I think this country that refers to itself as a “Christian nation” should be ashamed.    I recently read a biography of Mother Theresa who spent most of her life in the worst slums of Calcutta, India, with the “untouchables” to give them, with the aid of her fellow nuns,  care and love when they were dying.   The story also told of her visit to the slums of New York City in the 1970s, and how she was shocked that the richest nation on earth would allow people to go hungry and un-housed.    This was in  the beginning years of the AIDS crisis, and those with AIDS were treated in our country  like the “untouchables” in India.   So, Mother Teresa and her sister nuns set up a mission station for the poor  in NYC to deal with the homeless and offer assistance and love to those who were destitute. She also opened houses for those who had been abandoned by their families and were  dying of AIDS s0 they could be loved and cared for in their final days!   You see, Mother Theresa had the idea that all people were God’s children and deserved to be treated with dignity and respect—-no matter what their station in life!    If you have read your Bibles that some are so fond of waving,  we will find that   God’s intent for his children  always has been that each person deserves to be treated with dignity and respect, for we are all made in the image of God.  Have we fallen so far morally and spiritually in our country that we are losing sight of that?   Recent events indicate it.

Shame on those who not only are not working to alleviate the sordid condition of homelessness but are actively passing laws to prevent those who do have a heart and compassion to help them.

Jesus told a parable about this:   It’s a parable of judgment of those who follow in the footsteps of the Ft. Lauderdale City Council——

When the Son of Man comes in his glory and all the angels with him, then he will sit on the throne of his glory.   All the nations will be gathered before him, and he will separate people one from another as a shepherd separates the sheep from the goats, and he will put the sheep at his right hand and the goats at the left.   Then the king will say to those at his right hand, “Come, you are blessed by my Father, inherit the kingdom prepared for you from the foundation of the world; for I was hungry and you gave me food, I was thirsty and you gave me something to drink.   I was a stranger and you welcomed me.  I was naked and you gave me clothing, I was sick and you took care of me, I was in prison and you visited me. Then, the righteous will answer him   “Lord, when was it that we saw you hungry and gave you food, or thirsty and gave you something to drink? And when was it we saw you a stranger and welcomed you, or naked and gave you clothing?  And when was it we saw you sick or in prison and visited you?    And the king will answer them ‘Truly I  tell you, just as you did it to one of the least of these who are members of my family, you did it to me!    (Matthew 25:31-40)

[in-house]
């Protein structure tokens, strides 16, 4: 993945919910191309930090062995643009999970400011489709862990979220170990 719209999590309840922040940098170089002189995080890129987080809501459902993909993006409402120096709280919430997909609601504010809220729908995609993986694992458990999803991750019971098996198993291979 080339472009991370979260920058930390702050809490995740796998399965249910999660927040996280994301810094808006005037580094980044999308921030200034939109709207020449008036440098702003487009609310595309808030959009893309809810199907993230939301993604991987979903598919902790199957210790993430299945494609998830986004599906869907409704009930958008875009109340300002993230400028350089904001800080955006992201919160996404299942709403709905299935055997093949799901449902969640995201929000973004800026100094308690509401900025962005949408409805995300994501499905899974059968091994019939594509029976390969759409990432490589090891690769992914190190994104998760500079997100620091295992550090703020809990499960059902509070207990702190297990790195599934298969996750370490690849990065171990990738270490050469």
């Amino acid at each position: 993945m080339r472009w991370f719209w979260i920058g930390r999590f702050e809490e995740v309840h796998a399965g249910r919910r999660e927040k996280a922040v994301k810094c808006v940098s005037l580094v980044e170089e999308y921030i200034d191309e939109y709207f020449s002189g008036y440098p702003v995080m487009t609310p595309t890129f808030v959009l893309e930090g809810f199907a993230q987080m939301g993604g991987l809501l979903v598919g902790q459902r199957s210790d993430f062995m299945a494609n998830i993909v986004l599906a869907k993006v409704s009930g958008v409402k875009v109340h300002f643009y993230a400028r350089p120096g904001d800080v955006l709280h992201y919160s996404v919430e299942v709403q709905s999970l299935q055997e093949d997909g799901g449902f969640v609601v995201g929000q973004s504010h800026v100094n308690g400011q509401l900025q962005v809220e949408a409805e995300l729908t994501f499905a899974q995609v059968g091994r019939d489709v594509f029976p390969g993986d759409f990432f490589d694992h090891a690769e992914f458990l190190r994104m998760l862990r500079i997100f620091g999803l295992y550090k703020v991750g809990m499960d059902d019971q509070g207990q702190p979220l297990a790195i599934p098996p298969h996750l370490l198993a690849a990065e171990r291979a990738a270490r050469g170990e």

For a link to the Fort Lauderdal  action go to: -news/2014/nov/05/fort-lauderdale-pastors-arnold-abbott-arrested-feeding-homeless

Your Values….Really???

I believe most of us would agree, after giving it some thought, that our values are reflected in our actions.   That is, our behavior demonstrates what we value and what are our priorities much better than what we say.